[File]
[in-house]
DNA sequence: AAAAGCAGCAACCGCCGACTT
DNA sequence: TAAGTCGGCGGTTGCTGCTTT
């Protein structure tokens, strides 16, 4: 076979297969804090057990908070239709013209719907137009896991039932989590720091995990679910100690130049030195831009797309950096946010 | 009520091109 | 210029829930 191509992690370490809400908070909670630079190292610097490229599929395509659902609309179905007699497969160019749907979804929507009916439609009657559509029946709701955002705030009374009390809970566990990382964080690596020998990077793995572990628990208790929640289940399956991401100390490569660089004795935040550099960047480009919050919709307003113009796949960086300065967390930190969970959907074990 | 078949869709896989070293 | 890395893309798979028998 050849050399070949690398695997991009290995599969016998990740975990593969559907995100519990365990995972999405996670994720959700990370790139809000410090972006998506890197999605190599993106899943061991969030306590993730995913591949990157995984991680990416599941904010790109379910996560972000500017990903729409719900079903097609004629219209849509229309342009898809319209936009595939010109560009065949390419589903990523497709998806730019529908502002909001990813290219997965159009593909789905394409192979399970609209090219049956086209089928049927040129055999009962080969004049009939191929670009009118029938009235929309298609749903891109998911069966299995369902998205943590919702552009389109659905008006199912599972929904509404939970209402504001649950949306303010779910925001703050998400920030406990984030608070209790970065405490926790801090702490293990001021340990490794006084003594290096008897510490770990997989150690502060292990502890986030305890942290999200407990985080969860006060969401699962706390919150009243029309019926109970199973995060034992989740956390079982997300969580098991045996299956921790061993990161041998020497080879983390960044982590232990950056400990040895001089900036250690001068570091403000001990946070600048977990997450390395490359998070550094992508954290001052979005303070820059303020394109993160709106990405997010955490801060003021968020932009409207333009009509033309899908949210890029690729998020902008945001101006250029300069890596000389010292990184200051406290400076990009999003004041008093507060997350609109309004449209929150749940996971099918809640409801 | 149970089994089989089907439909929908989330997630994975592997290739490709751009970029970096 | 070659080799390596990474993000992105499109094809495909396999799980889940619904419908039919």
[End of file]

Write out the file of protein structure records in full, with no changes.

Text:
[in-house]
DNA sequence: AAAAGCAGCAACCGCCGACTT
DNA sequence: TAAGTCGGCGGTTGCTGCTTT
């Protein structure tokens, strides 16, 4: 076979297969804090057990908070239709013209719907137009896991039932989590720091995990679910100690130049030195831009797309950096946010 | 009520091109 | 210029829930 191509992690370490809400908070909670630079190292610097490229599929395509659902609309179905007699497969160019749907979804929507009916439609009657559509029946709701955002705030009374009390809970566990990382964080690596020998990077793995572990628990208790929640289940399956991401100390490569660089004795935040550099960047480009919050919709307003113009796949960086300065967390930190969970959907074990 | 078949869709896989070293 | 890395893309798979028998 050849050399070949690398695997991009290995599969016998990740975990593969559907995100519990365990995972999405996670994720959700990370790139809000410090972006998506890197999605190599993106899943061991969030306590993730995913591949990157995984991680990416599941904010790109379910996560972000500017990903729409719900079903097609004629219209849509229309342009898809319209936009595939010109560009065949390419589903990523497709998806730019529908502002909001990813290219997965159009593909789905394409192979399970609209090219049956086209089928049927040129055999009962080969004049009939191929670009009118029938009235929309298609749903891109998911069966299995369902998205943590919702552009389109659905008006199912599972929904509404939970209402504001649950949306303010779910925001703050998400920030406990984030608070209790970065405490926790801090702490293990001021340990490794006084003594290096008897510490770990997989150690502060292990502890986030305890942290999200407990985080969860006060969401699962706390919150009243029309019926109970199973995060034992989740956390079982997300969580098991045996299956921790061993990161041998020497080879983390960044982590232990950056400990040895001089900036250690001068570091403000001990946070600048977990997450390395490359998070550094992508954290001052979005303070820059303020394109993160709106990405997010955490801060003021968020932009409207333009009509033309899908949210890029690729998020902008945001101006250029300069890596000389010292990184200051406290400076990009999003004041008093507060997350609109309004449209929150749940996971099918809640409801 | 149970089994089989089907439909929908989330997630994975592997290739490709751009970029970096 | 070659080799390596990474993000992105499109094809495909396999799980889940619904419908039919």